Showing App Engine users how to migrate to Cloud Storage

As described previously, a Blobstore for Python 2 dependency on webapp made the Module 15 content more straightforward to implement if it was still using webapp2. To completely modernize this app here in Module 16, the following migrations should be carried out:

  • Migrate from webapp2 (and webapp) to Flask
  • Migrate from App Engine NDB to Cloud NDB
  • Migrate from App Engine Blobstore to Cloud Storage
  • Migrate from Python 2 to Python (2 and) 3

Performing the migrations

Prior to modifying the application code, a variety of configuration updates need to be made. Updates applying only to Python 2 feature a “Py2” designation while those migrating to Python 3 will see “Py3” annotations.

  1. Remove the built-in Jinja2 library from app.yaml—Jinja2 already comes with Flask, so remove use of the older built-in version which may possibly conflict with the contemporary Flask version you’re using. (Py2)
  2. Use of Cloud client libraries (such as those for Cloud NDB and Cloud Storage) require a pair of built-in libraries, grpcio and setuptools, so add those to app.yaml (Py2)
  3. Remove everything in app.yaml except for a valid runtime (Py3)
  4. Add Cloud NDB and Cloud Storage client libraries to requirements.txt (Py2 & Py3)
  5. Create an appengine_config.py supporting both built-in (those in app.yaml) and non built-in (those in requirements.txt) libraries used (Py2)

The Module 15 app already migrated away from webapp2‘s (Django) templating system to Jinja2. This is useful when migrating to Flask because Jinja2 is Flask’s default template system. Switching from App Engine NDB to Cloud NDB is fairly straightforward as the latter was designed to be mostly compatible with the original. The only change visible in this sample app is to move Datastore calls into Python with blocks.

The most significant changes occur when moving the upload and download handlers from webapp to Cloud Storage. The video and corresponding codelab go more in-depth into the necessary changes, but in summary, these are the updates required in the main application:

  1. webapp2 is replaced by Flask. Instead of using the older built-in version of Jinja2, use the version that comes with Flask.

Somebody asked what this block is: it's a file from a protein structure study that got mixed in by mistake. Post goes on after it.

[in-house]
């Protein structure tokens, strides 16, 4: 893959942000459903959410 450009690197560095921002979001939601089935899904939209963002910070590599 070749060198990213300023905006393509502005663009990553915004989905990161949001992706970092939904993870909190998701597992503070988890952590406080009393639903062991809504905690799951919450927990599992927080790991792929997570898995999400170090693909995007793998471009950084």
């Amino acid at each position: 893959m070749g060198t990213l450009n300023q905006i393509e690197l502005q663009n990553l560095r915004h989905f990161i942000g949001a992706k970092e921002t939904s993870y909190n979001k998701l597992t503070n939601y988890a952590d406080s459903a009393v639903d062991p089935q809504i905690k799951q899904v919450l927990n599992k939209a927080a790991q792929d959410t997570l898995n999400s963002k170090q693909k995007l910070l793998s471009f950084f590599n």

2. App Engine Blobstore and NDB are replaced by Cloud NDB and Cloud Storage, respectively.
  3. The webapp Blobstore handler functionality is replaced by a combination of the io standard library module plus components from Flask and Werkzeug. Furthermore, the handler classes and methods are replaced by Flask functions.
  4. The main handler class and corresponding GET and POST methods are all replaced by a single Flask function.

The results

With all the changes implemented, the original Module 15 app still operates identically in Module 16, starting with a form requesting a visit artifact followed by the most recents visits page:
The sample app’s artifact prompt page


The sample app’s most recent visits page.

The only difference is that four migrations have been completed where all of the “infrastructure” is now taken care of by non-App Engine legacy services. Furthermore, the Module 16 app could be either a Python 2 or 3 app. As far as the end-user is concerned, “nothing happened.”

Migrating sample app from App Engine Blobstore to Cloud Storage

Wrap-up

Module 16 featured four different migrations, modernizing the Module 15 app from using App Engine legacy services like NDB and Blobstore to Cloud NDB and Cloud Storage, respectively. While we recommend users move to the latest offerings from Google Cloud, migrating from Blobstore to Cloud Storage isn’t required, and should you opt to do so, can do it on your own timeline. In addition to today’s video, be sure to check out the Module 16 codelab which leads you step-by-step through the migrations discussed.

In Fall 2021, the App Engine team extended support of many of the bundled services to 2nd generation runtimes (that have a 1st generation runtime), meaning you are no longer required to migrate to Cloud Storage when porting your app to Python 3. You can continue using Blobstore in your Python 3 app so long as you retrofit the code to access bundled services from next-generation runtimes.

If you’re using other App Engine legacy services be sure to check out the other Migration Modules in this series. All Serverless Migration Station content (codelabs, videos, source code [when available]) can be accessed at its open source repo. While our content initially focuses on Python users, the Cloud team is working on covering other language runtimes, so stay tuned. For additional video content, check out our broader Serverless Expeditions series.

Amazon WorkSpaces Web is now available in Canada (Central), Europe (Frankfurt), and Europe (London) regions.

Amazon WorkSpaces Web is now generally available in AWS Canada (Central), Europe (Frankfurt), and Europe (London) regions. Creating a WorkSpaces Web portal in a local region provides a more responsive experience for users when streaming web content. It also enables customers to meet local data residency obligations. WorkSpaces Web is now available in a total of 10 regions.